Zambia seeks $22m in tax on internet calls
Zambia expects to raise $22 million annually in new tax on internet phone calls. The cabinet approved on Monday, a 30 ngwee (0.3 kwacha; $0.03) daily tariff charged on online phone calls.
Transport and Communications Minister Brian Mushimba said on Tuesday that the government considered concerns raised by telecom operators. He added that there was “a quick realisation by government that there is a huge revenue loss that comes with internet calls.”
Information Minister Dora Siliya, announcing the cabinet approval, said the government's decision was aimed at protecting jobs in the telecommunication industry.
The country has three telecom operators; state-owned Zamtel, Bharti Airtel and MTN. She said about 80 per cent of Zambians are using WhatsApp, Skype and Viber to make phone calls. The levy will be charged through telecom operators and internet providers.
However, activists in the country are up in arms about the tax and have called on the government to withdraw the tariff saying it clamps down on free speech.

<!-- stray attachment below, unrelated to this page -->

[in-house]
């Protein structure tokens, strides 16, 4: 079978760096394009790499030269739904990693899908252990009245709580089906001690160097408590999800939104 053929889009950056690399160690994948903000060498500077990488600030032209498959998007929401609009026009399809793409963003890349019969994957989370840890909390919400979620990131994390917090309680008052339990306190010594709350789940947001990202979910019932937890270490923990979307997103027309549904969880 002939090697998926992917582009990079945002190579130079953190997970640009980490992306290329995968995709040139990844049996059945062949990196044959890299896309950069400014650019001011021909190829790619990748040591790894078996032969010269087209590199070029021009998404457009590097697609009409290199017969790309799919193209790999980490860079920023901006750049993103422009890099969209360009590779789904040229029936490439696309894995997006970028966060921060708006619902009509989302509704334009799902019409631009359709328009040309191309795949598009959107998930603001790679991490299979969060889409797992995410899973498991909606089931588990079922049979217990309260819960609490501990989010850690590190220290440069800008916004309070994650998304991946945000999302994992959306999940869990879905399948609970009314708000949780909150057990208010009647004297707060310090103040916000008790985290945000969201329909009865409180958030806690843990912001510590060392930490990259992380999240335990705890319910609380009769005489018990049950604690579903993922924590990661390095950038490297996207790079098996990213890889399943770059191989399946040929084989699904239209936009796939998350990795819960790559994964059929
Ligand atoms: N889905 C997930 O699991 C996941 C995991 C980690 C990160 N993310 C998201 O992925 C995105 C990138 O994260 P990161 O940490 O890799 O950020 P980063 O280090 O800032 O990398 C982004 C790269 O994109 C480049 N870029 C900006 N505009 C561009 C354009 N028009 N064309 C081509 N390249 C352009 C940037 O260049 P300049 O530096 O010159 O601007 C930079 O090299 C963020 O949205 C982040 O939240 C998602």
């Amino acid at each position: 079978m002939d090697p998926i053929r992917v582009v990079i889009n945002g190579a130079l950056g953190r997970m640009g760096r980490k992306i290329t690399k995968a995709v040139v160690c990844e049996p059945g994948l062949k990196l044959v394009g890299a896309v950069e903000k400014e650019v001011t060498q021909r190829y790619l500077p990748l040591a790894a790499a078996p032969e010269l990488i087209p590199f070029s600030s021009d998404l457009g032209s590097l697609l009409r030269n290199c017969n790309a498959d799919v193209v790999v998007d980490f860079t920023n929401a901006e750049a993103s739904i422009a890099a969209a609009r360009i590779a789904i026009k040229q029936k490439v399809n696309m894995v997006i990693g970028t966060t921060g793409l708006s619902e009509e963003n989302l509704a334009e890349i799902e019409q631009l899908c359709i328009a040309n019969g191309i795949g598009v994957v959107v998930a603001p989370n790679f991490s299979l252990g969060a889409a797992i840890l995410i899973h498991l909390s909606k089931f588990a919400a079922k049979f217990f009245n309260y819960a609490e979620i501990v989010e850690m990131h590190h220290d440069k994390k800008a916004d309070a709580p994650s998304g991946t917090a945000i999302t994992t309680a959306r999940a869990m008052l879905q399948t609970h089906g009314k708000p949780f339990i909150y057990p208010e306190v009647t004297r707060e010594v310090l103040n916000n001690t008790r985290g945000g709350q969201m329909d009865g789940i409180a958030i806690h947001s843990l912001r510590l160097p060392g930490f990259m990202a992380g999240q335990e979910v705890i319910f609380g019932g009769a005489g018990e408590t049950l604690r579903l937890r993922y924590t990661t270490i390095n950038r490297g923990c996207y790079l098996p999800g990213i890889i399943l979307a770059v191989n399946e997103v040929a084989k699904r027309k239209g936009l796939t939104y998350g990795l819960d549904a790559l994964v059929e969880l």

“It is a major threat to freedom of expression, access to information, media rights, freedom of assembly online, and an affront to the enjoyment of digital rights,” a joint statement by the Media Institute of Southern Africa (Misa) Zambia and the Bloggers of Zambia read.
They added that the government should instead consider investing more in the ICT sector to ensure that all citizens have access to affordable and reliable internet.
Last month the government announced that it would introduce new cybercrime laws to regulate social media use, curb hate speech, fight cyber-crime and pornography. On Monday, the cabinet approved the proposed Cybercrime and Cyber Security Bill to be tabled for debate in Parliament.
Misa chairperson Hellen Mwale and the Bloggers coordinator Richard Mulonga said the speed at which the government was moving to enact the laws was worrying.
They said the laws would suppress freedom of expression. Opposition politicians have also condemned the move saying it would silence dissent.